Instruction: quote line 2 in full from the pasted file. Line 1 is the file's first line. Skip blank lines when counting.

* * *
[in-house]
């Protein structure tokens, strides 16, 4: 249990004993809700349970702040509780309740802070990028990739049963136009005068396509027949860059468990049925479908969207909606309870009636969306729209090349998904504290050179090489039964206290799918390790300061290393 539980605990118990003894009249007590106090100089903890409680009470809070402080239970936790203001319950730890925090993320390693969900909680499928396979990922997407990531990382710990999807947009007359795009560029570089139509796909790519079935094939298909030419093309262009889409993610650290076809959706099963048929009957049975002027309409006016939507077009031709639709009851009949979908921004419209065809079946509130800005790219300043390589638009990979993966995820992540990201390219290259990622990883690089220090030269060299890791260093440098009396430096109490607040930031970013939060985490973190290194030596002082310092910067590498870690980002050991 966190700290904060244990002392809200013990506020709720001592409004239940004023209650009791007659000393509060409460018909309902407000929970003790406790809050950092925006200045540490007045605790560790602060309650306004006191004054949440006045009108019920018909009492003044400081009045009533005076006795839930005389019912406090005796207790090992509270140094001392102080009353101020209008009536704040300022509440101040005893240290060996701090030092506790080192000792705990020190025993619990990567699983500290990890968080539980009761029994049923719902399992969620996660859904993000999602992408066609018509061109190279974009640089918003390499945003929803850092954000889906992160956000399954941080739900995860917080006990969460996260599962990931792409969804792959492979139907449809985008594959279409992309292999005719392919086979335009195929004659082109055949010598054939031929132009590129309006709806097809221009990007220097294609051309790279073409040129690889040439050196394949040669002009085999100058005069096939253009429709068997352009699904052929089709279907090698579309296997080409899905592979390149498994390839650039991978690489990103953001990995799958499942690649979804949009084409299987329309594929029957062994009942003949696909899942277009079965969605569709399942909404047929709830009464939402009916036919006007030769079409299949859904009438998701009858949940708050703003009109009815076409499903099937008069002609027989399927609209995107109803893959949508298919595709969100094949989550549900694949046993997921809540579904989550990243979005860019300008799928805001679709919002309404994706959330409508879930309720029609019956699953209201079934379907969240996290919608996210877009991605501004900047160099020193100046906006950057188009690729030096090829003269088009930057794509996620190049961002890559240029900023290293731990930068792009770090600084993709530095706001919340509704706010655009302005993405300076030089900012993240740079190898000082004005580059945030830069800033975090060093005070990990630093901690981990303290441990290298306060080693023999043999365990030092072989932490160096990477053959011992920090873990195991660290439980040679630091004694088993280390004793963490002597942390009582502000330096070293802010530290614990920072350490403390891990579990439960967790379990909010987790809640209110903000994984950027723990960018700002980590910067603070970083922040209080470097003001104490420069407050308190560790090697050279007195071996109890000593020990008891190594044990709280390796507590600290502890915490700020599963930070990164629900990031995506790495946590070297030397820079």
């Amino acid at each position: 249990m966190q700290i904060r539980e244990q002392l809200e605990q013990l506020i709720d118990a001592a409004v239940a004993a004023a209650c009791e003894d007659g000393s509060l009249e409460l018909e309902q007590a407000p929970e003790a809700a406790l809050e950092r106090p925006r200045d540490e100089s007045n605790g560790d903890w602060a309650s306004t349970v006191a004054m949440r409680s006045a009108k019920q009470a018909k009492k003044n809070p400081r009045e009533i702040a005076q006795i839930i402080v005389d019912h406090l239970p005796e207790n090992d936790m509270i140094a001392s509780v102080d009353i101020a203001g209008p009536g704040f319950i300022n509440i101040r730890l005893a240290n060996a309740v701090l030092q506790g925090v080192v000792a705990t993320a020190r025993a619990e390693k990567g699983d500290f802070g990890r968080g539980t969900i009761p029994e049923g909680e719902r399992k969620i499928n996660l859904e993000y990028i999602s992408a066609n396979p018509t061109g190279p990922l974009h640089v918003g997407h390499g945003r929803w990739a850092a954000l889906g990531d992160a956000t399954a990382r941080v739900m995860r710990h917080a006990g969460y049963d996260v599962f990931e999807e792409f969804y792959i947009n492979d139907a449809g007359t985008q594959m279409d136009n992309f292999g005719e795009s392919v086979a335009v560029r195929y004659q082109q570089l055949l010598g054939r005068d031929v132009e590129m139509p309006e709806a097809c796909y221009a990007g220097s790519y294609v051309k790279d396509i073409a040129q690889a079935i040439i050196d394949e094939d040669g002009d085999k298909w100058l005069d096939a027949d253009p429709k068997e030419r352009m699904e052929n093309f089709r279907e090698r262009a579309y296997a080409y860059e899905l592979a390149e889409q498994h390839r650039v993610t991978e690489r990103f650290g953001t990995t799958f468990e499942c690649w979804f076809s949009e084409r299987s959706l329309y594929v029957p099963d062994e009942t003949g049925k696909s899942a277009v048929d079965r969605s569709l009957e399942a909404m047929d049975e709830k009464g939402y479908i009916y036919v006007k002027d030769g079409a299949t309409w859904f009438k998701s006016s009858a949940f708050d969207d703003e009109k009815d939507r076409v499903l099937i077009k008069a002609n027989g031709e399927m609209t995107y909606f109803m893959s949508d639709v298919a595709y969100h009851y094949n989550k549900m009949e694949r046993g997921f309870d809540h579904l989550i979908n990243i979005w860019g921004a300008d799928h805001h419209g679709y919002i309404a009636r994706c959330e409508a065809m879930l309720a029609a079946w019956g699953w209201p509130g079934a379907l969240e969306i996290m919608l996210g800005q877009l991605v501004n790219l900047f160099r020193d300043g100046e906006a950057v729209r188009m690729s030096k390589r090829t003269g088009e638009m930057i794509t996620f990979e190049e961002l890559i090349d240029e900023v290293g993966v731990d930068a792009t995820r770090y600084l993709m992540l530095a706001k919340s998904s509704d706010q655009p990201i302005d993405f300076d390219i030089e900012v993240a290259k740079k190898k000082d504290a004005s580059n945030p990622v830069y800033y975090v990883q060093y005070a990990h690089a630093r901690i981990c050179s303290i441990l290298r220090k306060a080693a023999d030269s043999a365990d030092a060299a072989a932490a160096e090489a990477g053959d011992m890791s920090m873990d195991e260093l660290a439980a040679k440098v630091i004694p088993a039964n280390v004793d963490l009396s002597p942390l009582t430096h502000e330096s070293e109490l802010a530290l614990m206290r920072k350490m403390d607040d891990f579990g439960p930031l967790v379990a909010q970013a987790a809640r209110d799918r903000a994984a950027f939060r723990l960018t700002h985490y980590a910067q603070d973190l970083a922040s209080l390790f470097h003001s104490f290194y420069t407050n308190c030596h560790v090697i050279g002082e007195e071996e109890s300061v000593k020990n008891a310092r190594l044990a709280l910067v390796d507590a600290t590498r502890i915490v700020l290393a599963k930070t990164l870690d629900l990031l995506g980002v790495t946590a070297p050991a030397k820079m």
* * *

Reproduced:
């Protein structure tokens, strides 16, 4: 249990004993809700349970702040509780309740802070990028990739049963136009005068396509027949860059468990049925479908969207909606309870009636969306729209090349998904504290050179090489039964206290799918390790300061290393 539980605990118990003894009249007590106090100089903890409680009470809070402080239970936790203001319950730890925090993320390693969900909680499928396979990922997407990531990382710990999807947009007359795009560029570089139509796909790519079935094939298909030419093309262009889409993610650290076809959706099963048929009957049975002027309409006016939507077009031709639709009851009949979908921004419209065809079946509130800005790219300043390589638009990979993966995820992540990201390219290259990622990883690089220090030269060299890791260093440098009396430096109490607040930031970013939060985490973190290194030596002082310092910067590498870690980002050991 966190700290904060244990002392809200013990506020709720001592409004239940004023209650009791007659000393509060409460018909309902407000929970003790406790809050950092925006200045540490007045605790560790602060309650306004006191004054949440006045009108019920018909009492003044400081009045009533005076006795839930005389019912406090005796207790090992509270140094001392102080009353101020209008009536704040300022509440101040005893240290060996701090030092506790080192000792705990020190025993619990990567699983500290990890968080539980009761029994049923719902399992969620996660859904993000999602992408066609018509061109190279974009640089918003390499945003929803850092954000889906992160956000399954941080739900995860917080006990969460996260599962990931792409969804792959492979139907449809985008594959279409992309292999005719392919086979335009195929004659082109055949010598054939031929132009590129309006709806097809221009990007220097294609051309790279073409040129690889040439050196394949040669002009085999100058005069096939253009429709068997352009699904052929089709279907090698579309296997080409899905592979390149498994390839650039991978690489990103953001990995799958499942690649979804949009084409299987329309594929029957062994009942003949696909899942277009079965969605569709399942909404047929709830009464939402009916036919006007030769079409299949859904009438998701009858949940708050703003009109009815076409499903099937008069002609027989399927609209995107109803893959949508298919595709969100094949989550549900694949046993997921809540579904989550990243979005860019300008799928805001679709919002309404994706959330409508879930309720029609019956699953209201079934379907969240996290919608996210877009991605501004900047160099020193100046906006950057188009690729030096090829003269088009930057794509996620190049961002890559240029900023290293731990930068792009770090600084993709530095706001919340509704706010655009302005993405300076030089900012993240740079190898000082004005580059945030830069800033975090060093005070990990630093901690981990303290441990290298306060080693023999043999365990030092072989932490160096990477053959011992920090873990195991660290439980040679630091004694088993280390004793963490002597942390009582502000330096070293802010530290614990920072350490403390891990579990439960967790379990909010987790809640209110903000994984950027723990960018700002980590910067603070970083922040209080470097003001104490420069407050308190560790090697050279007195071996109890000593020990008891190594044990709280390796507590600290502890915490700020599963930070990164629900990031995506790495946590070297030397820079």